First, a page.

Ben Hubbard and others write in “Strike in Syria Lights Up Iran-Israel Shadow War That May Be Escalating,” (New York Times, Tuesday, April 10, 2018): As the war in Syria ground on, Iran came to Mr. Assad's aid, sending seasoned fighters from Hezbollah, the Lebanese militant group and political party that Iran supports. It later organized an international airlift of militia fighters from a number of countries to bolster Mr. Assad's military.
Israel now worries that as Mr. Assad's position becomes more secure, Iran has turned its focus to the military capacity it appears to be building to help it in a future confrontation with Israel.
Israeli leaders frequently threaten to bomb Iran, so having strong military proxies near Israel's borders gives Iran some protection. If Israel attacks Iran, the thinking goes, it knows it can expect a painful response from Hezbollah in Lebanon, and perhaps from other militia now operating in Syria....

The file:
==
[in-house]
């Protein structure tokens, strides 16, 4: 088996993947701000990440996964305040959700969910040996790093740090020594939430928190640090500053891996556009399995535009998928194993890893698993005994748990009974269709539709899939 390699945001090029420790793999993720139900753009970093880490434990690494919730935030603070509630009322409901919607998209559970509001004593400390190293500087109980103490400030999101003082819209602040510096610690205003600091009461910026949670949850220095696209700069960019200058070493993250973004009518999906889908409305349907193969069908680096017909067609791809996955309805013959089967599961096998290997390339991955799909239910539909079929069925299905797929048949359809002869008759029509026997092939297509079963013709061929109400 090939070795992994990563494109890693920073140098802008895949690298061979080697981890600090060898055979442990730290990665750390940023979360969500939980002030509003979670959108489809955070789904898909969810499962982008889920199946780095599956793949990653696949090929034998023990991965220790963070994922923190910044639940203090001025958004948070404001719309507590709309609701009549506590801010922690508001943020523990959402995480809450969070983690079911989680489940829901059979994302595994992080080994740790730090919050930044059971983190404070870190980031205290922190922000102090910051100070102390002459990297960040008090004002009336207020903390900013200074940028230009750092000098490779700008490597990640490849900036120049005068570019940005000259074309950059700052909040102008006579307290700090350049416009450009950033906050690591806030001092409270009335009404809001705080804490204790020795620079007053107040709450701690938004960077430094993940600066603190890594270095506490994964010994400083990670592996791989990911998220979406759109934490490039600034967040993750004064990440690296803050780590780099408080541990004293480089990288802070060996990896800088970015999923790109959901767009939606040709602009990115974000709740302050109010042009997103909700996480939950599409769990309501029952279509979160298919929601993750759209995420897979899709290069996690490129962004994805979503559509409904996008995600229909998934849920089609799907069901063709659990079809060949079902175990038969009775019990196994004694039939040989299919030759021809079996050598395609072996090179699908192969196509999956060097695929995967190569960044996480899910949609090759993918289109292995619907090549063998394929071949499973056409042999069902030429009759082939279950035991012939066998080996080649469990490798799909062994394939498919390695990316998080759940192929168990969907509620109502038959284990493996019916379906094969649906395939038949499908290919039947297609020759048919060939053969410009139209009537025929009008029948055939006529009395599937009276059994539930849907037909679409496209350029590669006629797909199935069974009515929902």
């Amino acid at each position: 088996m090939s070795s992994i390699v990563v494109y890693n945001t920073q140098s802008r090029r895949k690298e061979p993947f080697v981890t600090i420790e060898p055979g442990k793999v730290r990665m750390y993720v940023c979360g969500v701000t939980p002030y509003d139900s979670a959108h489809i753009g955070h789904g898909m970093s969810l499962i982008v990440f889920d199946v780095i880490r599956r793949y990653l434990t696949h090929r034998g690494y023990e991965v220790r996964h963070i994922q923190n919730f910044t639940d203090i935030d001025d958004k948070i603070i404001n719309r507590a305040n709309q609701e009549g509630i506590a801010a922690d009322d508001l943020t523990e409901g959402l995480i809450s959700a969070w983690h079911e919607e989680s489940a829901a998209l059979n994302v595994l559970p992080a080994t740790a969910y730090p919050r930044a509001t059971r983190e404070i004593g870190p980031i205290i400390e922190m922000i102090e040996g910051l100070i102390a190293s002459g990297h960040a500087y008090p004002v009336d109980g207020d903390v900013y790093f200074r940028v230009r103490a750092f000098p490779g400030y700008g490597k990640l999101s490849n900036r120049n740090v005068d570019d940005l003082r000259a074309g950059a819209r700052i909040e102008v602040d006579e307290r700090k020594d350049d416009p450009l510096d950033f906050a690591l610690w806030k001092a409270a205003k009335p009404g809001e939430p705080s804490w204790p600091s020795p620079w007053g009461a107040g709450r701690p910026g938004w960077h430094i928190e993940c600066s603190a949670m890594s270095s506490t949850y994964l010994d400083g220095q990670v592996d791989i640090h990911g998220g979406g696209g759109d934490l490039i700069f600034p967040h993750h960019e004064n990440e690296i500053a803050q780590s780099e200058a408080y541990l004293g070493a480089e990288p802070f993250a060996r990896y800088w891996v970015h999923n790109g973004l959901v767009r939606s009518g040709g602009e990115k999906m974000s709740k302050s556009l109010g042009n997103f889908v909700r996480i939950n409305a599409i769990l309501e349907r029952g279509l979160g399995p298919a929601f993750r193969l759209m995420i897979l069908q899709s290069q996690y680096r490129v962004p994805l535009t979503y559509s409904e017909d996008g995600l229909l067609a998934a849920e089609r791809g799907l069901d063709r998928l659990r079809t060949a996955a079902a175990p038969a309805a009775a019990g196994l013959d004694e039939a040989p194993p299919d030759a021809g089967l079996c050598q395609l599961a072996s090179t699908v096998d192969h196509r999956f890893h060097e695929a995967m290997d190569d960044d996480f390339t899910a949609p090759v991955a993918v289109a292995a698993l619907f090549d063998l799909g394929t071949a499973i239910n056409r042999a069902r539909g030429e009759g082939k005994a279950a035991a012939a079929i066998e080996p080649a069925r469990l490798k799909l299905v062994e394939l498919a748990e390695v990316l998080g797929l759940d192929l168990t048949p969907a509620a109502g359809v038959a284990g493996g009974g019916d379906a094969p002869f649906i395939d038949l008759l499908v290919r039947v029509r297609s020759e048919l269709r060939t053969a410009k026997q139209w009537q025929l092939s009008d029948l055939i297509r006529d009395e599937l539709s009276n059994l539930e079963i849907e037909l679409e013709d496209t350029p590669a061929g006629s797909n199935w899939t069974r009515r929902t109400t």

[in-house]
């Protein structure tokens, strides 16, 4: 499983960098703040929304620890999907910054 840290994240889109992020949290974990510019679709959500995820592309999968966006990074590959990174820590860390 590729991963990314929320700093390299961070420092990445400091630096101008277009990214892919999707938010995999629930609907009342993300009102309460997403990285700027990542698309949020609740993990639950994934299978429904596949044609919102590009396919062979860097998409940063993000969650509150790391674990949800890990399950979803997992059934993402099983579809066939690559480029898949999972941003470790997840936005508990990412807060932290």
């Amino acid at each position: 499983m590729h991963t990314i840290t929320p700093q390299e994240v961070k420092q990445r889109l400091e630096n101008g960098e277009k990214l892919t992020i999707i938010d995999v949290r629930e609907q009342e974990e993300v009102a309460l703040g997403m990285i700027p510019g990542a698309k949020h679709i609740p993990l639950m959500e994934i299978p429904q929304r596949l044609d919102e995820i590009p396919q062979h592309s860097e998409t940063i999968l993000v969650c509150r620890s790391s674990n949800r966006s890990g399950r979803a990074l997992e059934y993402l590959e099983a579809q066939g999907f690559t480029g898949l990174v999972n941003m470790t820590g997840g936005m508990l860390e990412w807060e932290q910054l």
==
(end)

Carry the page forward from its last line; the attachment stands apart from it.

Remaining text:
Worried that Iran is using the cover of the war to strengthen its allies in Syria, Israel has repeatedly launched airstrikes on what it believes to be weapons convoys bound for Hezbollah, which fought Israel to a standstill in a month long war in 2006 that kill hundreds of people.
WHY AMERICAN WILL BE ALONE OR REVIVAL OF THE NEOCON CONSENSUS
According to Stefan Halper and Jonathan Clarke in America Alone: The Neo-Conservatives and the Global Order (2004), Reuel Marc Gerecht was an integral part of the group of Neocons the Project for a New American Century PNAC that propagandized George W. Bush as Commander-in-Chief into the first 21st century 20-year war in South Asia: Afghanistan, in order to lure him into invading Iraq on false pretenses. Therefore, Gerecht is what Slater and Moore in The Architect label as Israel-firsters—an American citizen that puts the cause and welfare of Israel ahead of the needs of the United States. Thereby the Iran Deal is anathema to Gerecht and peace is an alien concept.